One of the most difficult concepts to understand is how Christ could be both man and God at the same time. This idea has sparked much debate and is often considered an illogical contradiction by many. Some have questioned whether Jesus was ever fully human or fully God, and others have concluded that He could not have been both simultaneously. While difficult to comprehend, the Bible does in fact support the assertion that Jesus Christ is both God and man at the same time (Hypostatic Union).

 

Jesus’ HumanityJesus is God and Man

The Bible speaks of Jesus’ humanity through its many references to His human characteristics. Jesus was born (Matthew 18), grew (Luke 2:40), died (Matthew 27:45), and was buried (27:57). Jesus also ate, slept, and cried (Mark 2:15; 4:38; John 11:35). He also experienced amazement (Luke 7:9) and distress (Mark 14:33), and He cried out to God at His crucifixion (15:34). All of these facts lend proof to the Bible’s claim that Jesus was fully human.

In order for Jesus to save humanity, it was necessary for Him to become fully human. The author of Hebrews explains that He became human so that He was able to free us from the power and fear of death (2:14). Only Jesus, who is perfect in holiness and righteousness, could redeem us and save us from our unholy and unrighteous ways, and in order for Him to take our place, He had to become fully human in the flesh.

 

Jesus’ DeityJesus is God and Man

A great portion of the Bible also points to Jesus’ deity, and He Himself claimed to be one with God (John 10:30). The Father spoke at Jesus’ baptism and referred to Jesus as His Son (Mark 1:11), and even the demons recognized Him as the Son of God (Mark 5:7). He also performed miracles (John 11:38), forgave sins (Mark 2:5) and granted eternal life (Luke 23:43). God sent Jesus to do His will (7:28) and Jesus has authority to judge the sins of man (5:22). These verses all give testament to the fact that Jesus is also God.

 

False Views and Myths

There are many objections that have challenged the traditional and biblical view of Christ. For example, Arianism espouses that Jesus was not actually God.[1] Scripture, however, clearly contradicts this claim. Another view, Ebionitism, claims that Jesus was a man who was given the Holy Spirit when He was baptized,[2] suggesting that Jesus was not God from the beginning. From verses such as John 1:1-14, however, it is clear that Jesus has always been God. A third erroneous view, Nestorianism, considered Christ to have two separate personalities and that He could not have suffered a human death.[3] This is negated by the Bible’s claim that Jesus is one person, both God and man at the same time (Romans 1:2-5), and that He did go through human suffering with His death (Matthew 27:27-50). A final incorrect view is known as the Kenotic View, in which Jesus temporarily “emptied” Himself of His own divine power in order to become fully human.[4]  All of these views fail to consider all of the biblical facts about the nature of Christ.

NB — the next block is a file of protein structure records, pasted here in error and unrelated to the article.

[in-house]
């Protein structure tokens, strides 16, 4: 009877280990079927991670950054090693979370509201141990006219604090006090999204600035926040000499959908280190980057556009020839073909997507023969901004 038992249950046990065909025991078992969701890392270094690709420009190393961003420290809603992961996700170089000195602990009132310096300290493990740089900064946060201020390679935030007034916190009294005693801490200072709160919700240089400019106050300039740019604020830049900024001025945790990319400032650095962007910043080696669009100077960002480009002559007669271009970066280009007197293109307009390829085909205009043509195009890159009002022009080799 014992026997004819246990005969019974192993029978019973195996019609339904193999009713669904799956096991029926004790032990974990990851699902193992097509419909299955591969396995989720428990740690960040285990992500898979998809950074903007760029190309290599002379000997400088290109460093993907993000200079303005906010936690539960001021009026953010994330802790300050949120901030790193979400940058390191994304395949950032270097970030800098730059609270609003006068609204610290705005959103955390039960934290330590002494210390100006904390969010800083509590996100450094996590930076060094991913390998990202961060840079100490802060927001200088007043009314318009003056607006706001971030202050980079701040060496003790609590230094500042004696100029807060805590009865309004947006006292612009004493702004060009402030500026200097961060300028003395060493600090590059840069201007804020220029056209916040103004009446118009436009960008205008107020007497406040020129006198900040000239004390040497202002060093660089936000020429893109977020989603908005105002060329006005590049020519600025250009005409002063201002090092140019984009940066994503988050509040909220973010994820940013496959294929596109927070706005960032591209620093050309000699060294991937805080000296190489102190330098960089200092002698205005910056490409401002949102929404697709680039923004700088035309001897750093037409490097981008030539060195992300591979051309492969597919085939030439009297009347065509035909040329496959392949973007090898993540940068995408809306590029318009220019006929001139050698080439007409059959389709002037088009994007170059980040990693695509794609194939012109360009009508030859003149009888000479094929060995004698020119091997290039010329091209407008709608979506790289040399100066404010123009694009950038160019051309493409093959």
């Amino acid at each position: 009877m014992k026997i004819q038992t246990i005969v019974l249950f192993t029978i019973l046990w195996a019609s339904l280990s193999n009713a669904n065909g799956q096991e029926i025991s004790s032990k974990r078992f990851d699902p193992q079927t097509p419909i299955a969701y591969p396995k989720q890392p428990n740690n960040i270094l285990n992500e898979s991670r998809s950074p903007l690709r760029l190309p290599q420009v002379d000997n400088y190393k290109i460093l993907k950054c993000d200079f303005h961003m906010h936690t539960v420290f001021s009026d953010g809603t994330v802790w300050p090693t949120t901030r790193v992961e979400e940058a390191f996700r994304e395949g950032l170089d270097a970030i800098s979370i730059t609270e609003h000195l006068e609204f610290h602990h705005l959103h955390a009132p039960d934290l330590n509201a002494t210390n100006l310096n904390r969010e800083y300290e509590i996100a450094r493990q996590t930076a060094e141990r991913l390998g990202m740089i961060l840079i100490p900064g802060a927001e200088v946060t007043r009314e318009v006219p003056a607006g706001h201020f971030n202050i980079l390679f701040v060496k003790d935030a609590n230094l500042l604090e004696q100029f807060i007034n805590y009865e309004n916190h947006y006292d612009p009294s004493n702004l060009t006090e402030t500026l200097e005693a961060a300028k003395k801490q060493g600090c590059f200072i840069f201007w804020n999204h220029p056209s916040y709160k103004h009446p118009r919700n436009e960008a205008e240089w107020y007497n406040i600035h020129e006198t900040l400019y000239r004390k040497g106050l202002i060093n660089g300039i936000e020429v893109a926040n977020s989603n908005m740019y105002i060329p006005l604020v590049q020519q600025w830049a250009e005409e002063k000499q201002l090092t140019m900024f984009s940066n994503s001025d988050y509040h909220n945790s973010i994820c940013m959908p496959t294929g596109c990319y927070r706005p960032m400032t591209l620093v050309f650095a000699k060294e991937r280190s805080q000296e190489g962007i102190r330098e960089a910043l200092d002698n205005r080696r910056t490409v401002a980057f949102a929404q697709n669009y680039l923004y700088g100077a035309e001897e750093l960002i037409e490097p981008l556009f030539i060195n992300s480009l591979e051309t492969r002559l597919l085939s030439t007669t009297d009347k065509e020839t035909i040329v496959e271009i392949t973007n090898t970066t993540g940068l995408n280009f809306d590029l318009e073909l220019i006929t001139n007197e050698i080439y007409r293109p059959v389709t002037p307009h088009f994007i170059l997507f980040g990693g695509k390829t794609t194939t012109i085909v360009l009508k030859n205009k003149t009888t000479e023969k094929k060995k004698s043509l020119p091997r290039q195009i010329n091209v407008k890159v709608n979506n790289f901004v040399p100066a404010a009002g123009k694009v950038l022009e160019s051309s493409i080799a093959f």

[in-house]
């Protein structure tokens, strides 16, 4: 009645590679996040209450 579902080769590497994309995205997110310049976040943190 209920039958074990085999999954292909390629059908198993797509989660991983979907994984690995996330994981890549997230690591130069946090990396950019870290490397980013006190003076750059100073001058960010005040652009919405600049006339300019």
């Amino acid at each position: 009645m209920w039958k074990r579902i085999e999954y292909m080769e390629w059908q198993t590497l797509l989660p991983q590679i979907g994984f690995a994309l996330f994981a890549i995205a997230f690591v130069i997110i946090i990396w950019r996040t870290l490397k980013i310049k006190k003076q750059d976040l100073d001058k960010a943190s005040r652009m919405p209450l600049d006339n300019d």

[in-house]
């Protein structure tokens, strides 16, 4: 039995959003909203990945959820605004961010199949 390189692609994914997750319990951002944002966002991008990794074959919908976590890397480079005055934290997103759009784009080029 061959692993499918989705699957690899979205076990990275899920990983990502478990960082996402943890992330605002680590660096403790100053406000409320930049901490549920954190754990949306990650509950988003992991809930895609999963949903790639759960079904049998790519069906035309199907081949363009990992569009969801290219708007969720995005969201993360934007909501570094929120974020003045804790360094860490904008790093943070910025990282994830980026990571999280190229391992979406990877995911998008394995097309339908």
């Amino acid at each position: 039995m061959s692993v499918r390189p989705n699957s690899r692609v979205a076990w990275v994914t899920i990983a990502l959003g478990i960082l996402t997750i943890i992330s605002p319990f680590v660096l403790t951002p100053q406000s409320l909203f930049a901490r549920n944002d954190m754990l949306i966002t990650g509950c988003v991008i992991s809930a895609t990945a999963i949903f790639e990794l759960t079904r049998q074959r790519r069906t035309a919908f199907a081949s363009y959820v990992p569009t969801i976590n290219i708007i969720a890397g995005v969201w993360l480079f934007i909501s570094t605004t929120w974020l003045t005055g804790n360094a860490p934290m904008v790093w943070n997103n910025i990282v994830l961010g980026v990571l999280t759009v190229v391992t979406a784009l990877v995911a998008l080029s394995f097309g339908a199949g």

Jesus is God and ManThe Hypostatic Union: Jesus Is Fully God and Fully Man

According to a more traditional and orthodox view, the Hypostatic Union is understood not as a combination in which some qualities of each are lost or mixed in the process, but rather as a coexistence of the two natures,
in which both remain complete and unchanged in themselves.[5]

Colossians 2:9 states that “in Christ all the fullness of the Deity lives in bodily form”, which would seem to indicate that all the divine attributes and powers are included in the Hypostatic Union. This provides a better explanation for why Jesus was described as exhibiting omniscience and omnipotence on multiple occasions without the mention of the Holy Spirit (e.g. Matthew 12:25, 14:25, Luke 8:24–25). Since Jesus performed countless miracles while on earth (John 20:30) and only two specifically mention the Holy Spirit being the source of Jesus’ power (Matthew 12:28; Luke 4:14–18). This seems to indicate that Jesus also used His own power.

Since Christ is not just an ordinary human as every other person is, but rather fully God at the same time, then it is not illogical to conclude that He could still possess and have full use of His own divine attributes as a member of the Trinity if He should so choose, even if the ordinary human mind is unable to fully comprehend how this works. Because Jesus is omnipotent, it is possible for Him to be both God and man at the same time.

Jesus is both God and man, meaning that He came to earth in human form (John 1:14) while still remaining God (Romans 1:2-5). This also means that He is one person, and all of his actions He did as God and man, not one or the other separately. Though He was fully human, He was not limited in His power, and though He was fully God, He still went through human experiences.

The recognition of both the deity and the humanity of Christ are essential. Over emphasizing one or the other can lead to the belief that Jesus was either not fully human or not fully God. This is contrary to the Bible’s claims and the orthodox teachings of Christianity and can be extremely detrimental and shaky ground for faith.

 

 

 

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Sources used in this article are not necessarily in agreement with or endorsed by the author(s) of this website, but are rather used for the sole purpose of explaining/supporting the topics with which they directly relate.

[1] R. S. Wallace and G. L. Green, “Christology,” in Evangelical Dictionary of Theology, ed. Walter A. Elwell, 2nd ed. (Grand Rapids, MI: Baker Book House Company, 2001), 242.

[2] Ibid, 241.

[3] Ibid, 242.

[4] Gregory E. Boyd and Paul R. Eddy, Across the Spectrum: Understanding Issues in Evangelical Theology, 2nd ed. (Grand Rapids, MI: Baker Academic, 2009), 118­–121.

[5] Ibid.